People in need of an instant lawn often turn to sod to get the job done. Although it is more expensive than grass seed, the results are quick. After spending a few hours installing the sod, your yard will look like new. However, if you don't properly care for and maintain your new sod it won't look like new for long. Without proper attention, your new sod can begin to yellow and die quickly.
Lay sod as soon as possible after it is purchased. If you cannot install it immediately, store it in a cool, dry place that is out of the sun. When laying sod, start along a straight edge such as a sidewalk or driveway. The ends of the pieces should abut each other as closely as possible. The sod should be laid in a staggered pattern, similar to how you would lay bricks, according to the University of New Hampshire Cooperative Extension.
Once the sod is laid, fill in any gaps between pieces with potting soil or dirt to help the pieces fuse together more easily. Roll over the sod with a lawn roller half-filled with water to push it into the soil and take root more easily.
Water new sod within 20 minutes of being installed, according to the University of New Hampshire Cooperative Extension. For the next two weeks, the sod will need to get at least 1 inch of water daily. If temperatures are high, it may need to be watered more than once a day to prevent the soil underneath from drying out, according to the Purdue University Turfgrass Science Program. You can measure how much water your sod is getting by placing a coffee can or similar container in a corner where the sprinklers are working. When 1 inch of water has collected in the can, the sod has also received 1 inch of water.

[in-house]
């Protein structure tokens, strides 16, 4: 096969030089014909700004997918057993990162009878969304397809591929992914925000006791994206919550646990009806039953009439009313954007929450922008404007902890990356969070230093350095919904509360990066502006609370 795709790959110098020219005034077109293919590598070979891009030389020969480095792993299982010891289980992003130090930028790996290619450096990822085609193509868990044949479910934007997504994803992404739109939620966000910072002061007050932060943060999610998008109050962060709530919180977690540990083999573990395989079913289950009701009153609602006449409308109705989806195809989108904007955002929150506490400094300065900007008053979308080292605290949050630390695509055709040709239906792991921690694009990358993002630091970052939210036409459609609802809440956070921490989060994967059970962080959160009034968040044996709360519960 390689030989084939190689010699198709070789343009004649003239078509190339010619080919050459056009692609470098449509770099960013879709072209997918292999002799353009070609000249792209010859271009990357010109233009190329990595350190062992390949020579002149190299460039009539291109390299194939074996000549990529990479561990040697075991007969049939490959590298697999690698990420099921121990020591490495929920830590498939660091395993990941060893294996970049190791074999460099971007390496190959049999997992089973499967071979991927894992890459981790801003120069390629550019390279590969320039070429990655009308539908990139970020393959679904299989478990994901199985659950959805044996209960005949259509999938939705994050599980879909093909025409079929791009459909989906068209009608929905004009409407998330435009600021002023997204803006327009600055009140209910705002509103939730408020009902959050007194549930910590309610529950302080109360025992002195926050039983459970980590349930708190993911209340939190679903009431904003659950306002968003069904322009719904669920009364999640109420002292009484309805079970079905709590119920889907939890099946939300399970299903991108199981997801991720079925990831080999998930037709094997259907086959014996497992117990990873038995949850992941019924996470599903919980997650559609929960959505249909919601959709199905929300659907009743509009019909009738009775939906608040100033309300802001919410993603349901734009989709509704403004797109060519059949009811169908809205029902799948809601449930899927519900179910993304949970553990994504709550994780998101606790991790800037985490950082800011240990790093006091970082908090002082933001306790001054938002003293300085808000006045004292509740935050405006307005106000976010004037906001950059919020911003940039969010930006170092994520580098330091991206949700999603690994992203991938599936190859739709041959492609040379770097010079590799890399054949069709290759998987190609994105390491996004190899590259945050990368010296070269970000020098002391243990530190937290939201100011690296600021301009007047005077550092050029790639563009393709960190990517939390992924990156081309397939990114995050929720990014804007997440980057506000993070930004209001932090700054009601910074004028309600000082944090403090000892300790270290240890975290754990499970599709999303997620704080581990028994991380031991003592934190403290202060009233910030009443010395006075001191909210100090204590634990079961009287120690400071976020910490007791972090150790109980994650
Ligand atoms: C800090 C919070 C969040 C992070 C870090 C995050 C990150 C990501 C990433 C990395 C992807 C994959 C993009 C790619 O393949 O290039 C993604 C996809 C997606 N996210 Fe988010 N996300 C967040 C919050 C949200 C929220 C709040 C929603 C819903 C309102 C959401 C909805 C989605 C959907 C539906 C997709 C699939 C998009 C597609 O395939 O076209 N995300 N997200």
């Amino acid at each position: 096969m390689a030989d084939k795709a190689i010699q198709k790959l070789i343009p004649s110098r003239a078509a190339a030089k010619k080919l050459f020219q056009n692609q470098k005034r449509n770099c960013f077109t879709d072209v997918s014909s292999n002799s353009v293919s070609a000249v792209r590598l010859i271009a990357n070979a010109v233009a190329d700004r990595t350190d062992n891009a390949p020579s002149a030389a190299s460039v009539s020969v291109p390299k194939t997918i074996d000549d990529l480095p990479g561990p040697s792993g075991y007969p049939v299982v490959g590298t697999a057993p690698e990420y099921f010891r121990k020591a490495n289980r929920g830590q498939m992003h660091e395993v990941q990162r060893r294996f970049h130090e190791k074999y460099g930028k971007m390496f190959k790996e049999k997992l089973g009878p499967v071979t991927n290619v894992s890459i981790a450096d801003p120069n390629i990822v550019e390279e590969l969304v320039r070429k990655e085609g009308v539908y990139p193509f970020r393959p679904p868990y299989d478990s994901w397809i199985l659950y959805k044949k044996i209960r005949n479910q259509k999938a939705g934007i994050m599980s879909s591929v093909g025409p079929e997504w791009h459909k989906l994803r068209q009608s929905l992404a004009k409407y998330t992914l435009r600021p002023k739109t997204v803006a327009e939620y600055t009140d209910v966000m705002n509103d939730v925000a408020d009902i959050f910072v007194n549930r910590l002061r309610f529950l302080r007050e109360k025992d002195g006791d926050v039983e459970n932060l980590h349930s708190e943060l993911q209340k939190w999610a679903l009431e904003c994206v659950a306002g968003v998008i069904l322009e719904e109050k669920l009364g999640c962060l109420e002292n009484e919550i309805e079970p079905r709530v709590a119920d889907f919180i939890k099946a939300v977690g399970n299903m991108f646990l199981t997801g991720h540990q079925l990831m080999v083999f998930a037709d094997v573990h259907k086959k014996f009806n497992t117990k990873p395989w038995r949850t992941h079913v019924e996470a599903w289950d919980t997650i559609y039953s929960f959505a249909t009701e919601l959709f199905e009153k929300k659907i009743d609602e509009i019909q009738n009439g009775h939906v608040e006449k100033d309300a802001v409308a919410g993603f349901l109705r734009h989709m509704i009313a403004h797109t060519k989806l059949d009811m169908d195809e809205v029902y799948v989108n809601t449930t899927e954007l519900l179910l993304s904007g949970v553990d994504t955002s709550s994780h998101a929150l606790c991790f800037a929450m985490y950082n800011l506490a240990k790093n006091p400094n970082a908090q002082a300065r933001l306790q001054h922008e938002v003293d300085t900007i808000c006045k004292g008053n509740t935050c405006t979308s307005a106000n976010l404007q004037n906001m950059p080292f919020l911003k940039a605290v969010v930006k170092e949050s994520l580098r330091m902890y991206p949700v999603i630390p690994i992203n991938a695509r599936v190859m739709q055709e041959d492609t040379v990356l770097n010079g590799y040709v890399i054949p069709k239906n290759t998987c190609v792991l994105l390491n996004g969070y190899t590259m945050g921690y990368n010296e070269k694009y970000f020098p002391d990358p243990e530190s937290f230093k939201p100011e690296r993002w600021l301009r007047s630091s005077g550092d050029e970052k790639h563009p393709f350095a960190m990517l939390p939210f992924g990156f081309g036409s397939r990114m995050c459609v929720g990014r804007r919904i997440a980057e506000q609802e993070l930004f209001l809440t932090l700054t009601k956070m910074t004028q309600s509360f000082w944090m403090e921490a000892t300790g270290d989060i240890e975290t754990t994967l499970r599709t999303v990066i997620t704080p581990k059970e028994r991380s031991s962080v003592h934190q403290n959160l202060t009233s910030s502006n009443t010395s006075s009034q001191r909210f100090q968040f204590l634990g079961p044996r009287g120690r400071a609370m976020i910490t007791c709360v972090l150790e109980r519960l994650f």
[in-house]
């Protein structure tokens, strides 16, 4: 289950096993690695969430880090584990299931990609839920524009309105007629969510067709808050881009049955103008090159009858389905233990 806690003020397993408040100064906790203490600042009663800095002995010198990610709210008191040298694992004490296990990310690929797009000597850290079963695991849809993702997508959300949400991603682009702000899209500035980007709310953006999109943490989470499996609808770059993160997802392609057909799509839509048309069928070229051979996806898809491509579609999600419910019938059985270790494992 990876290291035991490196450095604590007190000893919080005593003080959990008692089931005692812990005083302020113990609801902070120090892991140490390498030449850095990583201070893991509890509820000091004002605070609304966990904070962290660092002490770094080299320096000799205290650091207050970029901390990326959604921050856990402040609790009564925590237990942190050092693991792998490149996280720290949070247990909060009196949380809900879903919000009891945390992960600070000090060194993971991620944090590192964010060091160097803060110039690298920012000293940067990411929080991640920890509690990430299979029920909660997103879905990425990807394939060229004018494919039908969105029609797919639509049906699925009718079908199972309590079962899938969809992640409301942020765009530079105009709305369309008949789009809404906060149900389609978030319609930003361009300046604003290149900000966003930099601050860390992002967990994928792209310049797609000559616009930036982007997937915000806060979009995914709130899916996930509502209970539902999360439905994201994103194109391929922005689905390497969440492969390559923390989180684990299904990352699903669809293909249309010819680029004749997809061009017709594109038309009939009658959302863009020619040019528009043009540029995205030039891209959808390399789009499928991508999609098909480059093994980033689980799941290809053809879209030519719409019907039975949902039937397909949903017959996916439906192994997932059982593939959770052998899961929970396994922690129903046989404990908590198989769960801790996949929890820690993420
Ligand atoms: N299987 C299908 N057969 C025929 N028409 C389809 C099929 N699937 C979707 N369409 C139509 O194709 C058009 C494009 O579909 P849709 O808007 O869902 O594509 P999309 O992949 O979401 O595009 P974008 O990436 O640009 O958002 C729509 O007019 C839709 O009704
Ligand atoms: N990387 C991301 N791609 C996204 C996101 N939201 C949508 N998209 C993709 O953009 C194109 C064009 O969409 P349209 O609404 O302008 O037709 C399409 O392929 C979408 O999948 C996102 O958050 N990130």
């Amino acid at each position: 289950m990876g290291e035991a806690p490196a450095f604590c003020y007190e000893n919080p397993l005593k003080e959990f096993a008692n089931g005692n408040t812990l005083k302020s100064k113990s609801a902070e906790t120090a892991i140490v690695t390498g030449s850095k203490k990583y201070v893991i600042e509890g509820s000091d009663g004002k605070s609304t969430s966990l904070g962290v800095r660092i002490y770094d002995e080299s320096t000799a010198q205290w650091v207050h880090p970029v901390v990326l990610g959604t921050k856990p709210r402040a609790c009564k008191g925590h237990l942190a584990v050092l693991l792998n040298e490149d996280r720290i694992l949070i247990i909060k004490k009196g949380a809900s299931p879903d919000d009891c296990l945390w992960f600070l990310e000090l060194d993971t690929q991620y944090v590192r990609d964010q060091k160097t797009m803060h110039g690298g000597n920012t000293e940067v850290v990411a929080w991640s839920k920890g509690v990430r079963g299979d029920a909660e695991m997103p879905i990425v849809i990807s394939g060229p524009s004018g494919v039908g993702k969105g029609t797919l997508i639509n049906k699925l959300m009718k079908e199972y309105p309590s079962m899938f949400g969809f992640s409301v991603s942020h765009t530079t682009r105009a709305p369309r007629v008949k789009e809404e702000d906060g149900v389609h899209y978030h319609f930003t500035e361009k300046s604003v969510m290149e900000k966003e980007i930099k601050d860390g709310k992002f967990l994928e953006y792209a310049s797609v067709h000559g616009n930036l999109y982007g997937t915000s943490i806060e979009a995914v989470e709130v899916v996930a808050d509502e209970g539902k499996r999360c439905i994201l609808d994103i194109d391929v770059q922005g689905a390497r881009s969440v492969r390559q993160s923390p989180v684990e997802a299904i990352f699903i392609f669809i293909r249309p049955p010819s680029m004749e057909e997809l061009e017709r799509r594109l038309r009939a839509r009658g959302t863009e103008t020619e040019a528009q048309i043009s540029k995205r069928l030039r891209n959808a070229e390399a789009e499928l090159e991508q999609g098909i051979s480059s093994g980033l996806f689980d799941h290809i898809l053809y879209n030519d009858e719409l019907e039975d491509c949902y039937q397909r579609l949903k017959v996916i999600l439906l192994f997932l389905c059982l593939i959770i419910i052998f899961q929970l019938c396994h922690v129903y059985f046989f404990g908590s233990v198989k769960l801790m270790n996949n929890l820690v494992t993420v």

Mow the new sod about one week after it is installed, according to the University of New Hampshire Cooperative Extension. Before mowing it, check to see that is has properly rooted to the soil by pulling up on a corner of sod. If it comes up easily, it is not yet attached enough to tolerate mowing.
When mowing sod for the first time, set your lawn mower on its highest setting. No more than one-third of the blade height should be removed.
New sod should not be fertilized for at least four weeks after installation, according to the Purdue University Turfgrass Science Program. When your new lawn is ready to be fertilized, apply 1 lb. of nitrogen fertilizer for every 1,000 square feet or yard space. Once sod is established, it should be fertilized at least twice a year: in the spring and again in the fall, according to the University of New Hampshire Cooperative Extension.